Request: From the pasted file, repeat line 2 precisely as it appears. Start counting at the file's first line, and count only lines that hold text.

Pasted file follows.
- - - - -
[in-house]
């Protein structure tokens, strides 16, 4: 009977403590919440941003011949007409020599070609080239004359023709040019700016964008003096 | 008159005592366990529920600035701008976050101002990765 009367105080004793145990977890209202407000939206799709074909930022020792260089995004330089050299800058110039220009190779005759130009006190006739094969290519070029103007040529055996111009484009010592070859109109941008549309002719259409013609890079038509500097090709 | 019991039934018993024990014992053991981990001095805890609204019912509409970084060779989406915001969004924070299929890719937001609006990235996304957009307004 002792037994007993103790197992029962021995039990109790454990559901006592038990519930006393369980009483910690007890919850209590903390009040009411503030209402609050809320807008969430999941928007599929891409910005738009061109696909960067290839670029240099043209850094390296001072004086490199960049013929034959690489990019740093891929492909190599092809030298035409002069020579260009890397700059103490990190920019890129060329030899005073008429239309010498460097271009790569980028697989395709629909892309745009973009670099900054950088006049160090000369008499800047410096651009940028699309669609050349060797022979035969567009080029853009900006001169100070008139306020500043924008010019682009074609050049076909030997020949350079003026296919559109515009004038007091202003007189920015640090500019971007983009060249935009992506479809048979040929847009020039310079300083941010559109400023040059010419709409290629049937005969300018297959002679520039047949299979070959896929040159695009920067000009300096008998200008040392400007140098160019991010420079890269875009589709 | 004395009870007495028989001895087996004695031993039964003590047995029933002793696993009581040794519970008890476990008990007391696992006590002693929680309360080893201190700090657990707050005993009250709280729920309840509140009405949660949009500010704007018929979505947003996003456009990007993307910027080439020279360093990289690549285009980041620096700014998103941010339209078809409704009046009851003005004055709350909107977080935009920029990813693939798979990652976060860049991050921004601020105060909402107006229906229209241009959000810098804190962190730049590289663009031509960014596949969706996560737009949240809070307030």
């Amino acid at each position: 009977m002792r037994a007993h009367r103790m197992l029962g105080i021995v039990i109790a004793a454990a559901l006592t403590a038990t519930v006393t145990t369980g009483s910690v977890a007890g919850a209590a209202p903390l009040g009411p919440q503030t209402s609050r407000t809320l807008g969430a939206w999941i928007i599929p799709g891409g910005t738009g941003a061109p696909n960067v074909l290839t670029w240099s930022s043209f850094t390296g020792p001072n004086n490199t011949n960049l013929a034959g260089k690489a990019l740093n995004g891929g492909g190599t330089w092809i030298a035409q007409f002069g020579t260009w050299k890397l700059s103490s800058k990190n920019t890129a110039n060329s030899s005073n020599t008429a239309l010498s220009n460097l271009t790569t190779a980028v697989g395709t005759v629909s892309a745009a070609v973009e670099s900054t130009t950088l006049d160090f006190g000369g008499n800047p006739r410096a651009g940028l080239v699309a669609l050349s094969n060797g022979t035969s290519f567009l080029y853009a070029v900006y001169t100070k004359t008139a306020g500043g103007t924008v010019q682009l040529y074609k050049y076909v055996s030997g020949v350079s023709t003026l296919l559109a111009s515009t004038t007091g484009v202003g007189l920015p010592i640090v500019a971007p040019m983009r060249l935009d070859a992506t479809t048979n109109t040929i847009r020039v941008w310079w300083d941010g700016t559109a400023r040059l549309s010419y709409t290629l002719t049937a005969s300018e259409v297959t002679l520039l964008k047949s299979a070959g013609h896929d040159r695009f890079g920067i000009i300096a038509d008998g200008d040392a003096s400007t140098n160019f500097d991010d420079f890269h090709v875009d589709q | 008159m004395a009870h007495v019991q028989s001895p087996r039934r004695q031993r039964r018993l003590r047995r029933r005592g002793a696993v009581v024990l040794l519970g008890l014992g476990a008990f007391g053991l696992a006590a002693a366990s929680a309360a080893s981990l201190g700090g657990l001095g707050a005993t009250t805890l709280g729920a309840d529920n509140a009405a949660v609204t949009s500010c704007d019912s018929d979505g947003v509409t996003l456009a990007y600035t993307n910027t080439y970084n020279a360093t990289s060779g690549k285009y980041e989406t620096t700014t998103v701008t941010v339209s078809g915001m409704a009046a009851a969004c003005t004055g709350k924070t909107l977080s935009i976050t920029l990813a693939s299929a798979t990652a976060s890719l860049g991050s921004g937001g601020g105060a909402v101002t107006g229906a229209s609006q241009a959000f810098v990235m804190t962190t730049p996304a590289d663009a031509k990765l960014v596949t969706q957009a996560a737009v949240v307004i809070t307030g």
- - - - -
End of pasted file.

């Protein structure tokens, strides 16, 4: 009977403590919440941003011949007409020599070609080239004359023709040019700016964008003096 | 008159005592366990529920600035701008976050101002990765 009367105080004793145990977890209202407000939206799709074909930022020792260089995004330089050299800058110039220009190779005759130009006190006739094969290519070029103007040529055996111009484009010592070859109109941008549309002719259409013609890079038509500097090709 | 019991039934018993024990014992053991981990001095805890609204019912509409970084060779989406915001969004924070299929890719937001609006990235996304957009307004 002792037994007993103790197992029962021995039990109790454990559901006592038990519930006393369980009483910690007890919850209590903390009040009411503030209402609050809320807008969430999941928007599929891409910005738009061109696909960067290839670029240099043209850094390296001072004086490199960049013929034959690489990019740093891929492909190599092809030298035409002069020579260009890397700059103490990190920019890129060329030899005073008429239309010498460097271009790569980028697989395709629909892309745009973009670099900054950088006049160090000369008499800047410096651009940028699309669609050349060797022979035969567009080029853009900006001169100070008139306020500043924008010019682009074609050049076909030997020949350079003026296919559109515009004038007091202003007189920015640090500019971007983009060249935009992506479809048979040929847009020039310079300083941010559109400023040059010419709409290629049937005969300018297959002679520039047949299979070959896929040159695009920067000009300096008998200008040392400007140098160019991010420079890269875009589709 | 004395009870007495028989001895087996004695031993039964003590047995029933002793696993009581040794519970008890476990008990007391696992006590002693929680309360080893201190700090657990707050005993009250709280729920309840509140009405949660949009500010704007018929979505947003996003456009990007993307910027080439020279360093990289690549285009980041620096700014998103941010339209078809409704009046009851003005004055709350909107977080935009920029990813693939798979990652976060860049991050921004601020105060909402107006229906229209241009959000810098804190962190730049590289663009031509960014596949969706996560737009949240809070307030």